The Cambrians put a new spin on dancing to a different drummer with “Chicago Dances 2020,” Feb. 6-9 at Preston Bradley Center. With music ranging from baroque concerti, to classic '60s and '70s rock, to opera and movie and video game soundtracks, the possibilities are endless.
In a unique twist on the group’s innovative approach to collaborative choreography, founding creative director Benjamin Wardell has invited an eclectic mix of eight Chicago dance makers, each a leader in his or her own artistic endeavors, to contribute “source material” for cross-pollination.
In past seasons, The Cambrians used one or two choreographers to provide original choreographic phrases and movement material as the “source” for the dancers to expand upon and develop together into a single, evening-length work. “Chicago Dance 2020” has the entire cast of eight remixing each other’s source material to create six to seven pieces of solid repertory. “It’s our version of a mixed-rep program,” Wardell said in a recent phone conversation with See Chicago Dance.
Various casting configurations thrust together dancer/choreographers of widely contrasting technical and artistic backgrounds to facilitate functional collaboration.
“It’s more complicated,” said Wardell about asking dancer/choreographers—who might not be used to ceding their own point of view, process, and personal priorities—to openly address other voices in the room.
As creative director, Wardell’s objective is as much about purpose as about performance. “Half the point is to open up the process to different priorities,” he said. “One choreographer’s priority might be space, another shape, story or energy.”
The idea behind “Chicago Dances 2020” is getting people together and fostering a community spirit of inclusivity. By asking the cast of eight community builders to collaborate and experience each other’s process, Wardell hopes they will each acquire new, unexpected skills, at the same time building on the Chicago dance world's diversity.
That diversity spans all aspects of Chicago dance demographics: age (participants range from 22 to 51 years old), genre (break dance, butoh, ballet, burlesque, jazz and contemporary) gender, sexual orientation and cultural background.
One of the biggest challenges The Cambrians have faced in meeting those goals is finding the time to address each other while attending to the all-consuming process of making meaningful art through dance. “(We) landed on the idea of honesty and care for each other and (for) the audience,” Wardell said, stressing his passionate commitment to community-building through dance.
As one of eight dancer/choreographers, Wardell characterizes himself as “a gay, white man (from) a big old concert dance and ballet background.” His recent work with The Cambrians, Lucky Plush and Ron de Jesus, as well as his years with Hubbard Street and Alonso King LINES Ballet, reflect a strong theatrical impulse and an aesthetic that seeks the optimum blend of concert dance and theater. While there is no scripted text or explicit story in his work for these concerts, his source material is set to narrative song, creating a dramatic context for “lots of lyrical dance.”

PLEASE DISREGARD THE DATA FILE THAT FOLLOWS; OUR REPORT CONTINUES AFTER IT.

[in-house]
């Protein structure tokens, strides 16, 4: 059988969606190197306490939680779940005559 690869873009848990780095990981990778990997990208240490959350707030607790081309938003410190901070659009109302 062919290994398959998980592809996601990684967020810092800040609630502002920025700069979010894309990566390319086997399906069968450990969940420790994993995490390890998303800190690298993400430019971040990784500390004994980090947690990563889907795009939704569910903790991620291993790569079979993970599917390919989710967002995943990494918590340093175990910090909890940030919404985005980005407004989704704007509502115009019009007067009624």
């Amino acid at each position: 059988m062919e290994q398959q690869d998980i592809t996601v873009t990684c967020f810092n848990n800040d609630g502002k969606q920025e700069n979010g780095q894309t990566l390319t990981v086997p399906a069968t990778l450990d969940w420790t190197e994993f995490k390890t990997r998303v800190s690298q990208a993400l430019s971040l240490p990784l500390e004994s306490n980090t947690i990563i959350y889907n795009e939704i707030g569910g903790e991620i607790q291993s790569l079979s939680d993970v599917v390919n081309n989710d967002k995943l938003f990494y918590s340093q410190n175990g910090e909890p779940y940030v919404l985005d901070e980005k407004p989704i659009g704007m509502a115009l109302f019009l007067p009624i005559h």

Katlin Bourgeois and Ayako Kato are also ballet trained, but have diverged from their dance roots into gender spectrum contemporary dance and butoh, respectively. Kato’s collaboration with Bourgeois has inspired her to reference both aspects of her dance origins and impulses.
Daniel Gibson’s break dance work with Chicago Dance Crash contrasts with Erin Kilmurray’s gender-fluid vaudeville-style burlesque, and Elijah Richardson’s deeply Christian faith-based perspective.
Dee Alaba, born in the Philippines, is a trans woman with a concert dance background, while Kara Brody, a veteran of Lucky Plush and Khecari, and Kilmurray, originator of “The Fly Honey Show,” join forces in a duet based on fight scenes from Westerns and video games.
Costuming, set and lighting design reflect a similar collaborative structure of cross-pollination of elements.
Wardell calls long-time collaborator Kacie Smith’s set design a “post-apocalyptic laundromat explosion.” Moving clotheslines allow for dancers to access piles of clothes on the floor, and to exchange costumes on a dime, some of which came from each dancer’s “most quintessential outfit from each of the four seasons,” making for a universal but deeply personal statement.
Lighting and projection designer Craig Kidwell gets to “play around” with using his projections as lighting instruments, overlaying images at the last-minute in response to the dancers.
“You won’t know quite what the show’s about until the curtain goes up,” Wardell said in a press statement, “….but you can trust that who you see will be honest, wildly skillful, and actually care about you.”
“Chicago Dances 2020” runs Feb. 6-9 at Preston Bradley Center, 941 W. Lawrence Ave. Tickets are Pay-What-You-Can, available by clicking the event page below.